He’s the most hated performer in the Appalachian wrestling scene, and often goes on stage wearing a Hillary Clinton shirt and lecturing his audience on why they’re voting against their best interest while fending off boos and chants of “Trump! Trump!” Oh, and did we mention that he goes by the wrestling name “The Progressive Liberal?” In real life, his name is Daniel Harnsberger, and as the Washington Post reports, he has a day job as a real estate agent.
While the “Progressive Liberal” is a particularly polarizing example, the wrestling world has long been populated by these tropes of good and bad — in wrestling lingo, “heels,” or villains, and “faces,” the good guys they want you to root for. Like soap operas, wrestling depends on their heels and faces to enthrall the crowd into following along with the elaborate, sometimes convoluted storylines. And also like soap operas, the characters have to be politically and socially relevant to make sense to the crowd.
Indeed, the idea that a wrestler who espouses liberal viewpoints could so offend an audience as to be a villain is very funny — but it’s also not unusual in the wrestling scene, which can be very regionally specific. Here in the Bay Area, our local indie wrestling event, known as Hoodslam, has its own set of specific heels and faces that might not make sense elsewhere.
Case in point: California-based wrestler “Joey Ryan” (real name Joseph Ryan Meehan) doesn’t have an openly taunting moniker like “Progressive Liberal,” but his particular schtick often turns him into a heel, particularly in the politically-correct Bay Area. His main mantra is “I’m here to bring sleaze back to wrestling,” and he's sometimes introduced as “The King of Sleaze.”
In an Oakland match at Hoodslam on October 7, 2016 — the same day that Trump’s “grab 'em by the pussy” tape surfaced — Joey Ryan faced off against another local wrestler, Christina Von Eerie. “By the end of the match, you’re going to touch my dick,” Ryan taunted Von Eerie, to jeers from the crowd. The news cycle meshed nicely with Joey Ryan’s sleaze-ball persona, and as he faux-groped Von Eerie, the crowd gnashed at him.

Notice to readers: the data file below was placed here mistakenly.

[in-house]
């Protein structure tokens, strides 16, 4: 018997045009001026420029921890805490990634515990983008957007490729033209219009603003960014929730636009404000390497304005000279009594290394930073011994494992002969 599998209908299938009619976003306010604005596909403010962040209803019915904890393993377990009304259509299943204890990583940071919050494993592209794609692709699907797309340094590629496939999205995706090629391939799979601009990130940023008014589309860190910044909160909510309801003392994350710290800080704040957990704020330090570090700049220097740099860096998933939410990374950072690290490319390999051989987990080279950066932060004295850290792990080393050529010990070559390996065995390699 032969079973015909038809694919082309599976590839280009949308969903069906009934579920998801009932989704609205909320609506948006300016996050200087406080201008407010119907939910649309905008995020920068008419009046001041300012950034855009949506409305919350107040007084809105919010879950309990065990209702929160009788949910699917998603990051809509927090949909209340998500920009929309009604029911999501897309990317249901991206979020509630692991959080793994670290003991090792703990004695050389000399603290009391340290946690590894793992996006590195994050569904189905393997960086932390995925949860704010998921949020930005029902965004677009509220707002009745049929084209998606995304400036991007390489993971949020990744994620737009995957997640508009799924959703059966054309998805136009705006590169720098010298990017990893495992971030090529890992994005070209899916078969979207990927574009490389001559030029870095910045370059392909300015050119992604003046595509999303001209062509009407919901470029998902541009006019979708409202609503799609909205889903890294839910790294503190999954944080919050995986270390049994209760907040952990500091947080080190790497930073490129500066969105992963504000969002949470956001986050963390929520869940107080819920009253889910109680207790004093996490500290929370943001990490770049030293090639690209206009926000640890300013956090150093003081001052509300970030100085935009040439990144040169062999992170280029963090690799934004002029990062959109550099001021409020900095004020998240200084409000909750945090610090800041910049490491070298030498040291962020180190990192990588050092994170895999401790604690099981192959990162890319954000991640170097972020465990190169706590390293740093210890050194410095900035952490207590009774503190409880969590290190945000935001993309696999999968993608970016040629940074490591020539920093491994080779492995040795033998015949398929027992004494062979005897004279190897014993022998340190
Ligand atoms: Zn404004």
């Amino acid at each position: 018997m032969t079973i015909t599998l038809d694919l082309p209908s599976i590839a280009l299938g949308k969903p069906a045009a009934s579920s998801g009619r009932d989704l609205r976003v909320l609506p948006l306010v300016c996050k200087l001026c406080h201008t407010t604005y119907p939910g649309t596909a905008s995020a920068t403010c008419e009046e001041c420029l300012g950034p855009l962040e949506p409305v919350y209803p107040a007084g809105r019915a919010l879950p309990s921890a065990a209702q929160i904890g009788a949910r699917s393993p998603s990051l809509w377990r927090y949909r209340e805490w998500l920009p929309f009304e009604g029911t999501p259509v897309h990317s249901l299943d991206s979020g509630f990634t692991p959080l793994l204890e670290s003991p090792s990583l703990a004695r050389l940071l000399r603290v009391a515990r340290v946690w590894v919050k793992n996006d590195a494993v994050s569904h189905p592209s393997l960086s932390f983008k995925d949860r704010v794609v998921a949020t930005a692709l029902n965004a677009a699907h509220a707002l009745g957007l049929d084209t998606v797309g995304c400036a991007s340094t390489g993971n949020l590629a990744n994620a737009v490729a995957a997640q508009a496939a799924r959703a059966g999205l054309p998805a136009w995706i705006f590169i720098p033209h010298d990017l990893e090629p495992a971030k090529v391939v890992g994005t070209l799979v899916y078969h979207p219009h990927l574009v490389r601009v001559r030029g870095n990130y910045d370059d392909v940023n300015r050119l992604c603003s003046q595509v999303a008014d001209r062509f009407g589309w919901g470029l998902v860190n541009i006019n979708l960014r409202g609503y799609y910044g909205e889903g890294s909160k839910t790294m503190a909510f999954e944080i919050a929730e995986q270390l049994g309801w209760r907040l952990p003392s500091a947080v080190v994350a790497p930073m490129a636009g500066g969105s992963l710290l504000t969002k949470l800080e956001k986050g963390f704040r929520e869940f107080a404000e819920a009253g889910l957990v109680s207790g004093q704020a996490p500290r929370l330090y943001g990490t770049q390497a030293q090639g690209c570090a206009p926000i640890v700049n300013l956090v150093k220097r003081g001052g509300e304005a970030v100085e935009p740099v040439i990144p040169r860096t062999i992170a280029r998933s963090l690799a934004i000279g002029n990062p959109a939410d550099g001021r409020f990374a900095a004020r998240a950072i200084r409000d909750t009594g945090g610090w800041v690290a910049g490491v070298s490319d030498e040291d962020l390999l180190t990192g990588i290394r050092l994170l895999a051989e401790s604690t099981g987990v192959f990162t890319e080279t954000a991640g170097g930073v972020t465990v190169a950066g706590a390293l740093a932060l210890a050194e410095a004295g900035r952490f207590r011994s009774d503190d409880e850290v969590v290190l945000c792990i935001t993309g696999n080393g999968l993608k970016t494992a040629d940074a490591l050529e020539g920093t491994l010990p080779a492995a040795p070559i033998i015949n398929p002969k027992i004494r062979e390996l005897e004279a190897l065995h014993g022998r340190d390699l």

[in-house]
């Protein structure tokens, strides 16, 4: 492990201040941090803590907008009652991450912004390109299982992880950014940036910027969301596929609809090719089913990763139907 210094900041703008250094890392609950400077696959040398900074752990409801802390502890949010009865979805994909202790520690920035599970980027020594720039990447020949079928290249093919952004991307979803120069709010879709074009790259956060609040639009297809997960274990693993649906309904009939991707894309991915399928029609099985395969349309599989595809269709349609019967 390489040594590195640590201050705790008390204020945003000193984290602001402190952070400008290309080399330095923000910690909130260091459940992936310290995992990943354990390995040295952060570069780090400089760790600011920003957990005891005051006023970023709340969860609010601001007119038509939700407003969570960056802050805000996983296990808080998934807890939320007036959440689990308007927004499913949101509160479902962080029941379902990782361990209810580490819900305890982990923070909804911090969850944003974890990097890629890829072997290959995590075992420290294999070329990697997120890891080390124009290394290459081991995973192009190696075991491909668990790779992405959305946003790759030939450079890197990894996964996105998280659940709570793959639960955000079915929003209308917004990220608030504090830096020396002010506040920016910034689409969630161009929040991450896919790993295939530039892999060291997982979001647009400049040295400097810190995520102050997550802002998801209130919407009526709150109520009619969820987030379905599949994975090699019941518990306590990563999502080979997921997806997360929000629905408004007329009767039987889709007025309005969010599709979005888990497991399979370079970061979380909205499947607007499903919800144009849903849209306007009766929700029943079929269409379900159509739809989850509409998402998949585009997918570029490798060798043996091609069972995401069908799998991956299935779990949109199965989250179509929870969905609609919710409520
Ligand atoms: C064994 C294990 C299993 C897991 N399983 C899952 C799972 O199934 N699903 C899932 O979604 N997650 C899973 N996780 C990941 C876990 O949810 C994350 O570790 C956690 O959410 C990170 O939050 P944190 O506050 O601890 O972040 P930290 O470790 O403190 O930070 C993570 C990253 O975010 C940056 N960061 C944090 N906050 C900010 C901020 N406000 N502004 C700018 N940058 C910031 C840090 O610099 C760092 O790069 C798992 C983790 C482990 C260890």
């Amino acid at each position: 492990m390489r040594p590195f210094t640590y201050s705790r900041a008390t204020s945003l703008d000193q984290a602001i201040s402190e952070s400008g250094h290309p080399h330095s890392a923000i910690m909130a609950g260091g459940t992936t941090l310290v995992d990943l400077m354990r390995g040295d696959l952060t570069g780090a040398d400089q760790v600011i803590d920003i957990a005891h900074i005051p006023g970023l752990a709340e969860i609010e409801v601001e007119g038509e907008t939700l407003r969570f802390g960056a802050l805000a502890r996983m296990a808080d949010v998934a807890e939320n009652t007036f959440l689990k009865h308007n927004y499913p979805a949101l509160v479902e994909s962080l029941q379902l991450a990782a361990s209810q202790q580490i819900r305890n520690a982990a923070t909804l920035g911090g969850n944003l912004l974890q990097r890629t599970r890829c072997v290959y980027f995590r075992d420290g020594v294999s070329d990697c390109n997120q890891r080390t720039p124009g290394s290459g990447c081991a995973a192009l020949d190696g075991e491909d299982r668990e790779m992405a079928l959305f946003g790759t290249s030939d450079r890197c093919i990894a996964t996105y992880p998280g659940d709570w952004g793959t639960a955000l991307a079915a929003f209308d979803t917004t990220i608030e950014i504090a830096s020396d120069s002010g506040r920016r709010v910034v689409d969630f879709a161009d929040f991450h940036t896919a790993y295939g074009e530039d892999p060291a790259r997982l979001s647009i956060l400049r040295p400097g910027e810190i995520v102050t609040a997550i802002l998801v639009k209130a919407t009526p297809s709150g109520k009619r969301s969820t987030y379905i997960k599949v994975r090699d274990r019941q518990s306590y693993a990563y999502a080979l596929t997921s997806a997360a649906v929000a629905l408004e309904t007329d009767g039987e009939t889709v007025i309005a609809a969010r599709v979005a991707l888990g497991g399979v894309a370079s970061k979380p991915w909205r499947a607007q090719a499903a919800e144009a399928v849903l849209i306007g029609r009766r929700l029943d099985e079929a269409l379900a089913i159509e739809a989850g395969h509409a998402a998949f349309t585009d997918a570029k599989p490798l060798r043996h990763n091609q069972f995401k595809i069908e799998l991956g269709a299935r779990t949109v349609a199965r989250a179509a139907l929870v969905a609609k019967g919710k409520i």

“What a creep,” the evening’s emcee, “Broseph” Joe Brody, remarked mid-match. “Broseph” Joe Brody is the wrestling persona of A.J. Kirsch, who serves as host and commentator for Hoodslam (as the “Broseph” character) and hosts other Northern California wrestling promotions (as himself). Kirsch is familiar with what it takes to make a villain. His Broseph persona exemplifies the stereotypes of a jock-y, ignorant bro. Broseph’s character traits include casual sexism (he Tinder-swipes while emceeing), a love of Nickelback and a penchant for Axe body spray, which he sprays liberally on himself and the crowd before each match.
“I concocted the character to be a heel, taking into consideration the Oakland crowd,” Kirsch explains. “The way I carry myself — my entrance music starts with Nickelback, I spray a disgusting amount of Axe on myself . . . it’s easy to look at that character for five seconds and say, ‘yeah, fuck that guy.'”
Kirsch told Salon that the Oakland crowd “gets it. . . it’s a parody of a subculture.” Kirsch says that the Broseph character was designed to be a “combination of frat culture around Chico State [University],” where Kirsch went to college, mixed with “the douchebags that hung out at a nightclub in the Marina," a neighborhood in San Francisco known for being preppy.
Kirsch mentioned another local heel, the “Berkeley Brawler,” as a good counterexample to the Progressive Liberal. The Berkeley Brawler is a “tribute to the Brooklyn Brawler,” Kirsch says, “who’s a stereotypical Brooklyn character — whereas the Berkeley Brawler is a stereotypical hipster. He rides a razor scooter into the ring.”
Kirsch says that being a heel is often less about politics and more about how the heel behaves, or if they condescend to the crowd. “Even though Berkeley Brawler probably aligns with me politically, I see him as a dick,” Kirsch added. Like the Progressive Liberal, the Berkeley Brawler probably wouldn’t translate if you strayed too far from his home region — the stereotypes of snobby Berkeley gentrifiers aren’t as widely known beyond Northern California.
Sometimes, characters that are intended to be heels can end up as heroes — as happened with Stone Cold Steve Austin, a WWE wrestling star of the 1990s and 2000s. Austin played a prototypical anti-hero, but his class-conscious stunts — such as his frequent staged kerfuffles with his boss, Vince McMahon — resonated with a mostly working-class audience. “People related to the idea of beating up your boss,” Kirsch said of Stone Cold Steve Austin.
Wrestling’s relationship to politics feels oddly relevant nowadays. As an art form that attracts a distinctly working-class audience, the heels and faces hint at our cultural moment. And our current commander-in-chief was featured in a long story arc on WWE in 2007, which, some have argued, may have helped ingratiate him and his brand to a wide swath of wrestling fans.